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Thread: Bush to veto stem-cell research bill

  1. #1
    Elite Member Grimmlok's Avatar
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    Thumbs down Bush to veto stem-cell research bill

    Ignorant retard.

    Mon Jul 10 2006 16:31:17 ET

    President Bush likely will cast the first veto of his presidency if the Senate, as expected, passes legislation to expand federal funding of embryonic stem-cell research, White House aide Karl Rove said Monday.

    "The president is emphatic about this," Rove said in a meeting with the editorial board of The DENVER POST, newsroom sources tell the DRUDGE REPORT.

    The U.S. House of Representatives has already passed the legislation, co-sponsored by Rep. Diana DeGette, D-Colo., and Rep. Mike Castle, R-Del. If the Senate approves the bill this month it would go to the president's desk.

    "It is something we would, frankly, like to avoid," Rove said

    http://www.drudgereport.com/flash7r.htm
    Then pass the fucking thing. Congress wants it, the American people obviously want it.. you're holding back an entire generation of possible cures for degenerative diseases because YOU think it's killing babies, which is patently false!

    *kicks Bush square in da n00tz*
    I am from the American CIA and I have a radio in my head. I am going to kill you.

  2. #2
    Hit By Ban Bus! AliceInWonderland's Avatar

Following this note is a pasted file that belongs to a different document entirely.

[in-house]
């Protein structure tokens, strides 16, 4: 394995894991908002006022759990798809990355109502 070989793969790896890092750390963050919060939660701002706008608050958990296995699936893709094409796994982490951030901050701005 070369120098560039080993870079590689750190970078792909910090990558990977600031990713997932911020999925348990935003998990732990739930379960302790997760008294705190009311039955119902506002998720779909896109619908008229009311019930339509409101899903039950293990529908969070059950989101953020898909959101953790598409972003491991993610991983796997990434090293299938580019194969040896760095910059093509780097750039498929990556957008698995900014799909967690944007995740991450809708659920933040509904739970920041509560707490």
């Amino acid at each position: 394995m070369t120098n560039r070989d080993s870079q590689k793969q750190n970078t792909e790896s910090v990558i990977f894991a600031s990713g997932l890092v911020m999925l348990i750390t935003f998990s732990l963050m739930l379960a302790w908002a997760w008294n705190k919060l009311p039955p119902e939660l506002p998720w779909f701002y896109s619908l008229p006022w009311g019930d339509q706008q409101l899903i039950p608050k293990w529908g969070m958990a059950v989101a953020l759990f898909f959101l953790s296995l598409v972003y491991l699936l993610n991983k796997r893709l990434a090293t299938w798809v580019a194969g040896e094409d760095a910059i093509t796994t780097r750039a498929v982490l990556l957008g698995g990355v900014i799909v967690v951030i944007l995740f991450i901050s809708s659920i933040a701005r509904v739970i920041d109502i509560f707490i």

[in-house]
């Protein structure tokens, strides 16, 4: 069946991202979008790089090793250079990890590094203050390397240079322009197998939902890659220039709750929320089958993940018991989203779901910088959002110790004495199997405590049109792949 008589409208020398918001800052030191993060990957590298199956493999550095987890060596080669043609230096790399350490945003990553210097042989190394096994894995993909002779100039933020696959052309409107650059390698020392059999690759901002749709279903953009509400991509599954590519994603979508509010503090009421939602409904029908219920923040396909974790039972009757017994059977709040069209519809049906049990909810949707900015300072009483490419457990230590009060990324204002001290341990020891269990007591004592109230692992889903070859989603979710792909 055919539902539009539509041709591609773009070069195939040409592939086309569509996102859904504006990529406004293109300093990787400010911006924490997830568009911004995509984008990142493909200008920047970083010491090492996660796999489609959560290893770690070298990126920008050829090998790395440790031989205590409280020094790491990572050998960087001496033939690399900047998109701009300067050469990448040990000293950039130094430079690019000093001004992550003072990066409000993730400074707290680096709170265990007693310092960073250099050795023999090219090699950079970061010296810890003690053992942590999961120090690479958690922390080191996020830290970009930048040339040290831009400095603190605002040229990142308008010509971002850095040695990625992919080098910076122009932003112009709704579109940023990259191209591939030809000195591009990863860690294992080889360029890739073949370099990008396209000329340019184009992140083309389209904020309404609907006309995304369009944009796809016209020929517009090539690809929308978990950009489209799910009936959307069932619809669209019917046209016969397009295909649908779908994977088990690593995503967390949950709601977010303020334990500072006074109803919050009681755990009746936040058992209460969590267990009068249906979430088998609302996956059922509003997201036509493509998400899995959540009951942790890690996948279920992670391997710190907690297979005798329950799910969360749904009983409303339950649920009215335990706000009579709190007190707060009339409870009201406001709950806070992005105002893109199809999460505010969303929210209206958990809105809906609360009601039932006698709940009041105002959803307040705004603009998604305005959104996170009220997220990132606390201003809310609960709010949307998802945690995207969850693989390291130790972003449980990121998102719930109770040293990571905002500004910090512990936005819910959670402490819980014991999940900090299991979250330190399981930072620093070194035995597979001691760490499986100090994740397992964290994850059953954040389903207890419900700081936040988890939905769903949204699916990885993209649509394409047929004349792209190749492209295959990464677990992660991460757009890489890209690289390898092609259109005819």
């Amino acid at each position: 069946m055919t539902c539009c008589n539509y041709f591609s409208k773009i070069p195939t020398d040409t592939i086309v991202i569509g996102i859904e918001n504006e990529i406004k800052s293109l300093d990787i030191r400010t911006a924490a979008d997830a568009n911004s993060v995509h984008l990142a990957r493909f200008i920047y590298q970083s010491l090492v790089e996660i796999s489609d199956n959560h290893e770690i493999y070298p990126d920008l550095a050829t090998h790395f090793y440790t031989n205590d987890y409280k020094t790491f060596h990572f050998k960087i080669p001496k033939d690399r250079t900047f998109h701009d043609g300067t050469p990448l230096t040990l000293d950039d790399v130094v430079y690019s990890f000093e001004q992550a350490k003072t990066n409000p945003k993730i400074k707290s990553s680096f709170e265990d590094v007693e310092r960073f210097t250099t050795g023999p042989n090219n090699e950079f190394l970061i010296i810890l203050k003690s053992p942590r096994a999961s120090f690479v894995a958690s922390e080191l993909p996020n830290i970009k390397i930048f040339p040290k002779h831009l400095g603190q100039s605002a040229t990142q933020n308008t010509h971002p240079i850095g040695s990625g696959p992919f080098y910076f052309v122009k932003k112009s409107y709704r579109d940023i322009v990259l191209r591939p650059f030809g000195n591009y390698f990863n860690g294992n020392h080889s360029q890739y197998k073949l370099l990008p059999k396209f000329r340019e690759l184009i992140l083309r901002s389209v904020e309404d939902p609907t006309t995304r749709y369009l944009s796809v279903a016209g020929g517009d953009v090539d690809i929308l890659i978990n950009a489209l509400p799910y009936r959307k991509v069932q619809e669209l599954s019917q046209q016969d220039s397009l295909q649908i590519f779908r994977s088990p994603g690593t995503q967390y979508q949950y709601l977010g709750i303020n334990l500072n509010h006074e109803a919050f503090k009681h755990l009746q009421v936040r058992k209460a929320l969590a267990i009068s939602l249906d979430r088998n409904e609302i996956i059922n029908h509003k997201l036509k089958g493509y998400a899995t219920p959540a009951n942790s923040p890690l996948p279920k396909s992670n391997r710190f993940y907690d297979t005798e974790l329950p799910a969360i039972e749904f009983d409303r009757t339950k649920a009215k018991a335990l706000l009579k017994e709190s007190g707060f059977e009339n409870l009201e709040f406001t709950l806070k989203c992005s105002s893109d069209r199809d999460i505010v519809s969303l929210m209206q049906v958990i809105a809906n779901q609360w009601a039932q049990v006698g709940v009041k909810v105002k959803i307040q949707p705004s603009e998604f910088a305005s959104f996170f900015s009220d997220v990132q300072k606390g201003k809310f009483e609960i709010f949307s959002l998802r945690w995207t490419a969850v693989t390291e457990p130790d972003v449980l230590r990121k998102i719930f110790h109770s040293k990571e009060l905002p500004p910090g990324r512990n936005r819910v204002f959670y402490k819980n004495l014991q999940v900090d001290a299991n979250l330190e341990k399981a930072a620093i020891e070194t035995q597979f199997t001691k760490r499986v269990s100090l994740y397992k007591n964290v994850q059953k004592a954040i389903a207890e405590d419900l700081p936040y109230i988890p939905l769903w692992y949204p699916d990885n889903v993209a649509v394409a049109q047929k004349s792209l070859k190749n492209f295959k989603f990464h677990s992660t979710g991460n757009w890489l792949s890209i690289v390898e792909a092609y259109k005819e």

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    Default Re: Bush to veto stem-cell research bill

    well Bush, like Schrwarzenggar, is an idiot for not going along w/ what the ppl want and I think his retarded azz would benefit greatly from stem-cell findings! bastard.

  3. #3
    Elite Member Mr. Authority's Avatar
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    Default Re: Bush to veto stem-cell research bill

    I don't think stem-cells would b help enough with Bush's alcohol damaged brain.heh

    Still, there are many beneifts to stem-cells and it's research. Like Grimm said there could be possible cures for many diseases like Cancer within this research. Of course Bush is all about halting progress that'll put the US forward.

    We can;t let science get in the way of Bush's theocratic agenda.

    and here's a link on the research if anyone wants to know more about it:
    http://www.aaas.org/spp/sfrl/projects/stem/findings.htm

  4. #4
    Elite Member MrsMarsters's Avatar
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    Default Re: Bush to veto stem-cell research bill

    don't you mean his brain damage from being inbred? On a serious note..do you think he even knows what STEM-CELL research is?
    Life will break you. Nobody can protect you from that, and living alone won't either, for solitude will also break you with its yearning. You have to love. You have to feel. Horrible isn't it? It makes you so vulnerable.

  5. #5
    Elite Member LynnieD's Avatar
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    Default Re: Bush to veto stem-cell research bill

    Words cannot express how much this upsets me. Soooooo much good could come from Stem Cell research, so many diseases and afflictions could be helped and/or cured (from what I have read). And yet, we sit here...idle. THAT PIECE OF SHIT!!! HELP YOUR PEOPLE!! HELP THE PLANET AND FELLOW HUMANS!

  6. #6
    Gold Member Delphinium's Avatar
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    Default Re: Bush to veto stem-cell research bill